Sophie001 said on 01 August 2012
I caught glandular fever just before I went on holiday to Croatia last year. My throat was covered in white dots but I thought it was just tonsillitis which I have had numerous times so went on holiday all the same. On the first day on my holiday my tonsils swelled up so large that they were near enough touching each other and were coated completely white.
I could hardly get up or move, my temperature was in it's high 40's, I was constantly tired and couldn't eat, drink or swallow so my family got really worried and decided to take me to a doctor at the airport where I was given a drip for the first time because I was so dehydrated and my blood was taken. I hated needles so much but I was so weak I couldn't really care. I then went back to the hotel and managed to fall asleep. But the next day I was still just as bad. Every night I had to get my tea taken up to my room because I couldn't walk far.
I soon had to go back to the airport hospital and the nurses were even more shocked at my symptoms. They injected me with a thick antibiotics in one of my bum cheeks and said I would have to go to the main hospital to see a specialist. The next day when I did my bloods were taken (was hard because my veins were hard to find) and dripped again. My spleen had become 4cm bigger than usual, I had the start of pneumonia in one of my lungs, an upper respiratory infection and fluid around one of my ovaries.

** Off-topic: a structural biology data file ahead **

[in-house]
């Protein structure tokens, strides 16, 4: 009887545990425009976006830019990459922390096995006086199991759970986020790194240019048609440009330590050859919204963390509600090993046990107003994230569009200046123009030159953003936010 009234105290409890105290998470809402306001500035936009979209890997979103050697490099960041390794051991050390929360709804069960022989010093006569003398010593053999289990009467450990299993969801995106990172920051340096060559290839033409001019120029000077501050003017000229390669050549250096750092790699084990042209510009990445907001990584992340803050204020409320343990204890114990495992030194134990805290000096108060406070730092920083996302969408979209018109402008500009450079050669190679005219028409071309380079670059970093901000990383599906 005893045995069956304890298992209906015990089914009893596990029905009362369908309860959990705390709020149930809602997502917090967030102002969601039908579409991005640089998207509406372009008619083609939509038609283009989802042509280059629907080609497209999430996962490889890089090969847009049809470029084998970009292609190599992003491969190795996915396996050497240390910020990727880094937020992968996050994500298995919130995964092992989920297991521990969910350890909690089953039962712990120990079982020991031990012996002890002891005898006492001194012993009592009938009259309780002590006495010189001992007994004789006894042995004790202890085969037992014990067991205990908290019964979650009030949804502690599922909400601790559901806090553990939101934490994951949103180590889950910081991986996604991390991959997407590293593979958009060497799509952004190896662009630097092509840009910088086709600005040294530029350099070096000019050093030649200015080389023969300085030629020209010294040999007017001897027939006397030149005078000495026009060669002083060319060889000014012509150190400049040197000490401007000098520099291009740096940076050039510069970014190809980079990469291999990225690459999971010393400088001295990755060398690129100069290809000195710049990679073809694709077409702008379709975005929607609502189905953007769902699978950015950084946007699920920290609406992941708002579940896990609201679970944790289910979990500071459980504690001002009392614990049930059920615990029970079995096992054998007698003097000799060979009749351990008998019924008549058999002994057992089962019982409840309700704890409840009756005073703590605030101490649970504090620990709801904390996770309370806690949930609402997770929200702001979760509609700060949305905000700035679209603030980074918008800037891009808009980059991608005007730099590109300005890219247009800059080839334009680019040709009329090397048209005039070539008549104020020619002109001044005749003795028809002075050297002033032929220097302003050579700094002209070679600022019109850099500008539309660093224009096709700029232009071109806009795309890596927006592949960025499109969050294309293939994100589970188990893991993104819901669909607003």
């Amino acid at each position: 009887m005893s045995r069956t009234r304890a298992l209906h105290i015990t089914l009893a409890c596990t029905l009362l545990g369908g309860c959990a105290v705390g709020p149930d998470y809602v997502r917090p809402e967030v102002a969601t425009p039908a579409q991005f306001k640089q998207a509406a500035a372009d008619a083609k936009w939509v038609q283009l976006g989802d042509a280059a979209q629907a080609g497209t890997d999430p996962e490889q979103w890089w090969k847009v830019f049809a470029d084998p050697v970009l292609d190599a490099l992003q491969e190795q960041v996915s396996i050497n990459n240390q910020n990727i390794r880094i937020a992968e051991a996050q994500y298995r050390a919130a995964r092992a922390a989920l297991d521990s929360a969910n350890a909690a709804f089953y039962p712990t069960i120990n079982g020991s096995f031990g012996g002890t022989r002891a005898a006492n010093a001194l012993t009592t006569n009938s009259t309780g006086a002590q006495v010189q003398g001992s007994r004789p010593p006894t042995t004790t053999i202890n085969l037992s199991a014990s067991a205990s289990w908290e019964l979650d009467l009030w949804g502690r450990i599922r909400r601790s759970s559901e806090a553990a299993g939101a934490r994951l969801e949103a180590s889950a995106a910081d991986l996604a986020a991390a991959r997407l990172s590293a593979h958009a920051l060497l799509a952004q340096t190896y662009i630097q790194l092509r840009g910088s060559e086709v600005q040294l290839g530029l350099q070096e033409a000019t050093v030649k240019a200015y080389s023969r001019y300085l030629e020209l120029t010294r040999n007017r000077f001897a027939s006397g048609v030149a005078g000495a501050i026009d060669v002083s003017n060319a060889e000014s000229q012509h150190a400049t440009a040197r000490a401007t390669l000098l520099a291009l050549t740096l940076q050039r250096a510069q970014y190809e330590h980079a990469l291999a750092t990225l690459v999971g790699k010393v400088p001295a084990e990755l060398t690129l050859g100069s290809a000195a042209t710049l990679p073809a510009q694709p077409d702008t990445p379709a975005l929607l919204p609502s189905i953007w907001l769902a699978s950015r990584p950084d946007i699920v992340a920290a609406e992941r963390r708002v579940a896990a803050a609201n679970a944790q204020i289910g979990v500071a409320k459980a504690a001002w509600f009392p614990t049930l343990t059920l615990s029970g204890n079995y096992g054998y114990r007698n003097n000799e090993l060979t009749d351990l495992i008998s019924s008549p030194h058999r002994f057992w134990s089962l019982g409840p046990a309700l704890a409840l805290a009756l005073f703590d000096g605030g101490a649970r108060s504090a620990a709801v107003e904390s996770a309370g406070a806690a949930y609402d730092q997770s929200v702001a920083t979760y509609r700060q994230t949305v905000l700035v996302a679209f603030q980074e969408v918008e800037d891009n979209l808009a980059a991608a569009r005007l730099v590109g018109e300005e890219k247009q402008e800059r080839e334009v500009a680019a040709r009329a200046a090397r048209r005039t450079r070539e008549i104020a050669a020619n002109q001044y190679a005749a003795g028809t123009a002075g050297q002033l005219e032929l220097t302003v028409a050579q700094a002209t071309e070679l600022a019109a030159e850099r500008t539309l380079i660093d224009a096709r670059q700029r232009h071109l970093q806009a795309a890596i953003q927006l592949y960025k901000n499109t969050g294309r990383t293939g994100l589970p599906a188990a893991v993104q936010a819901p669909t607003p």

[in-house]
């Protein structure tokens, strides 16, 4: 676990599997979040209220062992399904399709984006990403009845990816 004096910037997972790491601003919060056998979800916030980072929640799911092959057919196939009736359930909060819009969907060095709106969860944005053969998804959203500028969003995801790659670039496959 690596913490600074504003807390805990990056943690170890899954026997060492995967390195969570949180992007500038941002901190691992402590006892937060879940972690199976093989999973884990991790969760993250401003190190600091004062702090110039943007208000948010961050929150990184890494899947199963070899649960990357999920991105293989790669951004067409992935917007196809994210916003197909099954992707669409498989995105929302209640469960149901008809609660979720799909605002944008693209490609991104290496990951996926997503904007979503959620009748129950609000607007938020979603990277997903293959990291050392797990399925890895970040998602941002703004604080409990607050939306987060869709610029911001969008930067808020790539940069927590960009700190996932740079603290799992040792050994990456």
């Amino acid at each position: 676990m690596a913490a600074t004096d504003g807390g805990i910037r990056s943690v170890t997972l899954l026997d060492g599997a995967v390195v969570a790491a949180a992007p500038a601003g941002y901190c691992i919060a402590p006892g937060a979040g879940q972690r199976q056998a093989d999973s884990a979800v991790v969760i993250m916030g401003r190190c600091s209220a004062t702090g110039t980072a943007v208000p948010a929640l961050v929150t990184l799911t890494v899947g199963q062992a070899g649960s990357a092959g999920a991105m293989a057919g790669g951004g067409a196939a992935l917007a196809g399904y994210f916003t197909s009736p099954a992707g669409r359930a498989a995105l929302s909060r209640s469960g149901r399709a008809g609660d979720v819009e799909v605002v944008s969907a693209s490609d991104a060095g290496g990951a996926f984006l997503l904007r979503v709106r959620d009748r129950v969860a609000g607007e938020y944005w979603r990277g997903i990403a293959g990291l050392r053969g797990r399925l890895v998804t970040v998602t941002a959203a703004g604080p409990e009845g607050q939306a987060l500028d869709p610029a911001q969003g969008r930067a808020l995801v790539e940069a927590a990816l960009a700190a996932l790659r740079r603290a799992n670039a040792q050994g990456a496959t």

My tests came back to say that I had a very bad case of glandular fever which only 10% of people who get it actually suffer. In total I was dripped 3 times and I lost count of how many bloods were taken. I had an ultrasound and x-rays. I had to be transported in a wheelchair. How I was treated in Croatia was better than how I was treated in the UK as they acted as though they didn't care.
Glandular fever left me with IBS (irritable bowl syndrome) and doctors at the start told me I could not have it since I was in my teens. But turns out I have it.